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Diamond Jubilee

To celebrate the Diamond Jubilee of Queen Elizabeth II.

by Rebecca Parkinson

Suitable for Key Stage 2


To celebrate the Diamond Jubilee of Queen Elizabeth II.

Preparation and materials

  • You may like to have a child dressed as the Queen during this assembly.
  • For the official website for information about the Queen and the royal family, with pictures of the Queen at different stages in her life (click on to the pictures for larger versions), go to
  • The Diamond Jubilee website giving the latest news, photographs and announcements, including historical information, is
  • For the Second World War clip of Elizabeth and Margaret go to
  • During the year and especially over the extended weekend of 2 to 5 June there are many celebrations planned all over the world. Find out details of any local events (section 6).
  • For the message that the Queen gave ten years ago on her Golden Jubilee celebrations, Google ‘The Queen’s Golden Jubilee’ and then click on ‘The Queen’s Jubilee message’.
  • For the National Anthem, go to


  1. Start by telling the children that on 21 April 1926 a very special baby was born. Explain that you are going to give them clues as to who this baby was. After each clue allow a child to take a guess.

    –  Her mum was called Elizabeth.
    –  Her dad was called George.
    –  She had a sister called Margaret.
    –  She is one of the most famous women in the world.
    –  She has four children.
    –  She was brought up in a palace.
    –  Her grandson William got married last year.

    Hopefully, you won’t need all the clues! You may like to use the link above to show the children a picture of the Queen as a baby (Early life).
  2. Explain that while Queen Elizabeth had a very privileged upbringing, her parents did try to keep her in touch with ‘normal’ life. The clip you are going to show was made during the Second World War. The two princesses were invited to speak on the radio to all the children in the country (see ‘Preparation and materials’).

    Ask the children for their reaction to this clip.

    –  What is Elizabeth saying thank you to people for?
    –  What is the situation in the country at this time?
    –  Where have a number of children travelled to?
    –  What does she say the children of the world have a chance to do? (Work for peace)
  3. When her father King George VI died on 6 February 1952 the young Princess Elizabeth knew that her life would never be the same again. She would now be the Queen of England!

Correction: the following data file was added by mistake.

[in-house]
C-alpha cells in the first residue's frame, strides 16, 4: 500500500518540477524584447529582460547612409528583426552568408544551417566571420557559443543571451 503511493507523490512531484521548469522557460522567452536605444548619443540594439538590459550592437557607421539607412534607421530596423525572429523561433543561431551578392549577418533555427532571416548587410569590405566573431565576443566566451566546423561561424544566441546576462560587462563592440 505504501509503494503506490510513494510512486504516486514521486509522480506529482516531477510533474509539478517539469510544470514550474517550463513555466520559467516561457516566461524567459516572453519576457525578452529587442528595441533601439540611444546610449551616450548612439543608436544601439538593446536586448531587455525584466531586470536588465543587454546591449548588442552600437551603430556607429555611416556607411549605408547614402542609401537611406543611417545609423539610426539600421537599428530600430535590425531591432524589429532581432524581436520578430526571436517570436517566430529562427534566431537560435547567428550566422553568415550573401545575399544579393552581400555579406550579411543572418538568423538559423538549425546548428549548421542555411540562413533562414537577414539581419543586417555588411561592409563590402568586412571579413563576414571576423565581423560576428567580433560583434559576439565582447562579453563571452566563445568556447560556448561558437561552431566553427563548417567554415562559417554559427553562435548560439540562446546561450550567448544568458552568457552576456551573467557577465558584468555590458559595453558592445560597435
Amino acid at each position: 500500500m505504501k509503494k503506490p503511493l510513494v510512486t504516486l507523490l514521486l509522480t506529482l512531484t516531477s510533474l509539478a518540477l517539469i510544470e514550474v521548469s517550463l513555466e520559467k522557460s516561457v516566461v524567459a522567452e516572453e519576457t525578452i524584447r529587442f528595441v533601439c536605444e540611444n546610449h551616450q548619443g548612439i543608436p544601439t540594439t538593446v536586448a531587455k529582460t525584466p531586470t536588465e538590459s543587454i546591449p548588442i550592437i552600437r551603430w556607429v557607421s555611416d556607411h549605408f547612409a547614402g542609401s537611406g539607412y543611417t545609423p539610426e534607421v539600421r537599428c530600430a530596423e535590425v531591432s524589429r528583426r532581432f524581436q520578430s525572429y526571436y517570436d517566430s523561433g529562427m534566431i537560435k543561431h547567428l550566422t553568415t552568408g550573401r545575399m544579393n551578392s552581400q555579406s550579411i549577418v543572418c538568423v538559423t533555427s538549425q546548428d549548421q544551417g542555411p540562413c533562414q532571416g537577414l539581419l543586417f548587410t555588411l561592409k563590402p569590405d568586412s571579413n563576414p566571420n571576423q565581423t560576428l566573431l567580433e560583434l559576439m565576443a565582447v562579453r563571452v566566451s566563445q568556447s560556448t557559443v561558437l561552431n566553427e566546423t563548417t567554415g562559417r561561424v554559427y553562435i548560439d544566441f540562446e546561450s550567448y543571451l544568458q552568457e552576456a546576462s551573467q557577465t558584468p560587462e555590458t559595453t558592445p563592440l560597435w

Over one year later, on 2 June 1953, her coronation was held – at the time it was felt that it was inappropriate to hold a celebration like a coronation too close to the death of the King.
  4. This year is the sixtieth year since Princess Elizabeth became Queen. It is called the Diamond Jubilee and there are celebrations planned in many countries.

    Until now the only other British king or queen to celebrate a diamond jubilee is Queen Victoria. Queen Victoria reigned for 63 years, 7 months and 2 days. Ask the children if they can work out how much longer Queen Elizabeth will need to reign if she is to beat this record.
  5. Ask the children what they think the Queen does. Show them some of the pictures from the official website about the Queen (see ‘Preparation and materials’). If time allows, you may like to select video clips of the Queen at different functions (click on video gallery for full list).

    Explain that while people have differing views about the royal family, the vast majority of people believe that the Queen has worked hard and does a tremendous job in representing the country. It is a great achievement to have been the queen for 60 years and it is a wonderful time to celebrate!
  6. To celebrate the Diamond Jubilee an extra holiday has been granted so we can all be part of the celebration. The date is Tuesday 5 June. If schools are already on half-term holiday that week they will be allowed to choose another day! (This would be a good time to tell the children of any local events which are planned.)

Time for reflection

We are fortunate to live in a country where we enjoy so much peace.

Pause for a moment to remember those countries that are not so fortunate, countries where there are wars or famines and droughts.

Take a moment to thank God that we are a country which has things to celebrate.

(You may like to read the message that the Queen gave at her Golden Jubilee celebration ten years ago, see ‘Preparation and materials’. Ask the children to reflect on the words as they are spoken.)


Dear God,
thank you for our country.
Thank you for celebrations.
Please be with the Queen as she celebrates 60 years of her reign.
Please help her in all that she does.


‘When I needed a neighbour’ (Come and Praise, 65)
Alternatively, you might like to play the National Anthem

Publication date: June 2012   (Vol.14 No.6)    Published by SPCK, London, UK.
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